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How to be a hometown broadcaster

Tuesday 4/23/24

Listening to Jack Edwards call the Bruins game last night and thinking about some of the chatter I've encountered lately about him and Boston announcers and so-called homers, a few ideas occurred to me about how a team broadcaster ought ideally to be, as in, where they're coming from.

People can get upset when the local broadcaster does not openly pull for the home team, as if they want him or her to be like that same person sitting there on their couch, yelling at the TV, either actually or internally. They want to think the broadcaster cares like they do. To be affected by the result.

It shouldn't be this way, but many people do go to work the next morning feeling as they do because their team won or lost the night before.

That speaks to perspective in life, what one has in one's life, what one seeks and values, and how well one understands and recognizes value. A certain openness of eyes to the world.

People outside of that market are much more likely to find such a broadcaster intolerable. They might mute the sound. Even if they don't mute the sound, there's a good chance they'll say that they did so.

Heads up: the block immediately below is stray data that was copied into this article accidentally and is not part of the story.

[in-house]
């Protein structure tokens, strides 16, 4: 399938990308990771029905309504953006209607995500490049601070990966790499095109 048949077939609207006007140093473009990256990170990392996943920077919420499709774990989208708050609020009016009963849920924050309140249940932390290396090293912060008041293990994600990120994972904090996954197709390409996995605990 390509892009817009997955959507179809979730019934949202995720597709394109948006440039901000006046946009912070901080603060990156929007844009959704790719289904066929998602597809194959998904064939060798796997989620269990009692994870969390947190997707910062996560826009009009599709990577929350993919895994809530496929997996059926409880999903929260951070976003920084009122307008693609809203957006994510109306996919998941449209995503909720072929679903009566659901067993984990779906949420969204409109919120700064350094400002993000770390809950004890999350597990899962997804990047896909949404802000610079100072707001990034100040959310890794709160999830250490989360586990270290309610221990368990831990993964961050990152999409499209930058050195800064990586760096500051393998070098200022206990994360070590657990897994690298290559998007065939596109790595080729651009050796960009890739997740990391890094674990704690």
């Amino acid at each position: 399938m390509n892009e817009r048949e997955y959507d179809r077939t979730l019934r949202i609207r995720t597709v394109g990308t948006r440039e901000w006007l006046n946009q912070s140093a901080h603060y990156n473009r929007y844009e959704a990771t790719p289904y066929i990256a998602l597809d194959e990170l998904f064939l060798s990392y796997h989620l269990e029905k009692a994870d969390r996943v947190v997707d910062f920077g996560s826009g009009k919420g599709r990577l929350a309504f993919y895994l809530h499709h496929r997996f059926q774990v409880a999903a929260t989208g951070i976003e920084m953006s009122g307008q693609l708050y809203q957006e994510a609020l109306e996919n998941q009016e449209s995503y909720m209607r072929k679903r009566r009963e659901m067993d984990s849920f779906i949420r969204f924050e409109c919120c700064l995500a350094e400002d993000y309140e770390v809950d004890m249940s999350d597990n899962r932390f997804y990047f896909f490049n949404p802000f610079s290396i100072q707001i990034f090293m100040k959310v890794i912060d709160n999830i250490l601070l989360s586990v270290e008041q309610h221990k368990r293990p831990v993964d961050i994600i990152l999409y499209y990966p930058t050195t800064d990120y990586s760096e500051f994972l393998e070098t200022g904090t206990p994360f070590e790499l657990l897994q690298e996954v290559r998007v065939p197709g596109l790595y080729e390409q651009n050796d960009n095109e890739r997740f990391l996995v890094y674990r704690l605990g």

Here's what I think a local broadcaster should aim to do, and what the ones have done: You want to show the point of view of the team who employees you. And, to put it in literary terms, to be a reliable narrator. Point of view isn't necessarily partisan. It can be about where you''re sitting, or, in this case, on whose sideline you're sitting.

You want to show how it looks to that team, to those players, and to a lesser degree, to those fans, because you don't want to be a fan or come across as a fan. You're giving a character's point of view, and one character is the team as a whole. A character is also a player. A region. The announcer is the third person narrator; the local team is the main protagonist. But in the actual drama, the other team is as important a character.

Dostoevsky can give us Raskolnikov's point of view, but that doesn't mean he's approving Raskolnikov's own views or actions. The best broadcasters have a greater degree of excitement in their calls when the local team scores than when the out-of-market team does, but it's not a huge amount of separation.

You can tell, but a goal or big bucket or touchdown or homer for the opposition sounds like a funeral announcement. And if you're not paying attention to the call of the game and are looking away and just hear the voice, you might not know at first who put one up on the board.

Point of view is different from partisanship. Everyone would be wise to learn this truth of life. Point of view is important to empathy. We can empathize with those with whom we don't agree or have nothing in common. And that's important. That's a life thing. But life things are manifested in less important things, like sports things, which have the value they do precisely because of these life things.


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